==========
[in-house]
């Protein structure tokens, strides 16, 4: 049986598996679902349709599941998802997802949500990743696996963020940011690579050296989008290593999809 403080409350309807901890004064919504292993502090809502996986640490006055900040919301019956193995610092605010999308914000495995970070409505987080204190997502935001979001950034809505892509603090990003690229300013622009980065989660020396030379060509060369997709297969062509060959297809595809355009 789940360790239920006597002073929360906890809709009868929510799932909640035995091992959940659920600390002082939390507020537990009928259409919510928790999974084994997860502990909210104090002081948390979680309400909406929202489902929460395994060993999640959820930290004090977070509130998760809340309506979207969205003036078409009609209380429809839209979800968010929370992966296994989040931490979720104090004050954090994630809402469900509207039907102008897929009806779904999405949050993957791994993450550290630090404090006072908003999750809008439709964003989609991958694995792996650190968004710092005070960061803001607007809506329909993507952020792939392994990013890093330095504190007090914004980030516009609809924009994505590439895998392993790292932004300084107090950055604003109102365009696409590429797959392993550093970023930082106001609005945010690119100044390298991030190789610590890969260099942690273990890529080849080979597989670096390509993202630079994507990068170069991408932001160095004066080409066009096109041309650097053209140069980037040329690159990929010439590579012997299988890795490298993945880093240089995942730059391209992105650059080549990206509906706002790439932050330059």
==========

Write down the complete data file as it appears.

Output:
[in-house]
């Protein structure tokens, strides 16, 4: 049986598996679902349709599941998802997802949500990743696996963020940011690579050296989008290593999809 403080409350309807901890004064919504292993502090809502996986640490006055900040919301019956193995610092605010999308914000495995970070409505987080204190997502935001979001950034809505892509603090990003690229300013622009980065989660020396030379060509060369997709297969062509060959297809595809355009 789940360790239920006597002073929360906890809709009868929510799932909640035995091992959940659920600390002082939390507020537990009928259409919510928790999974084994997860502990909210104090002081948390979680309400909406929202489902929460395994060993999640959820930290004090977070509130998760809340309506979207969205003036078409009609209380429809839209979800968010929370992966296994989040931490979720104090004050954090994630809402469900509207039907102008897929009806779904999405949050993957791994993450550290630090404090006072908003999750809008439709964003989609991958694995792996650190968004710092005070960061803001607007809506329909993507952020792939392994990013890093330095504190007090914004980030516009609809924009994505590439895998392993790292932004300084107090950055604003109102365009696409590429797959392993550093970023930082106001609005945010690119100044390298991030190789610590890969260099942690273990890529080849080979597989670096390509993202630079994507990068170069991408932001160095004066080409066009096109041309650097053209140069980037040329690159990929010439590579012997299988890795490298993945880093240089995942730059391209992105650059080549990206509906706002790439932050330059």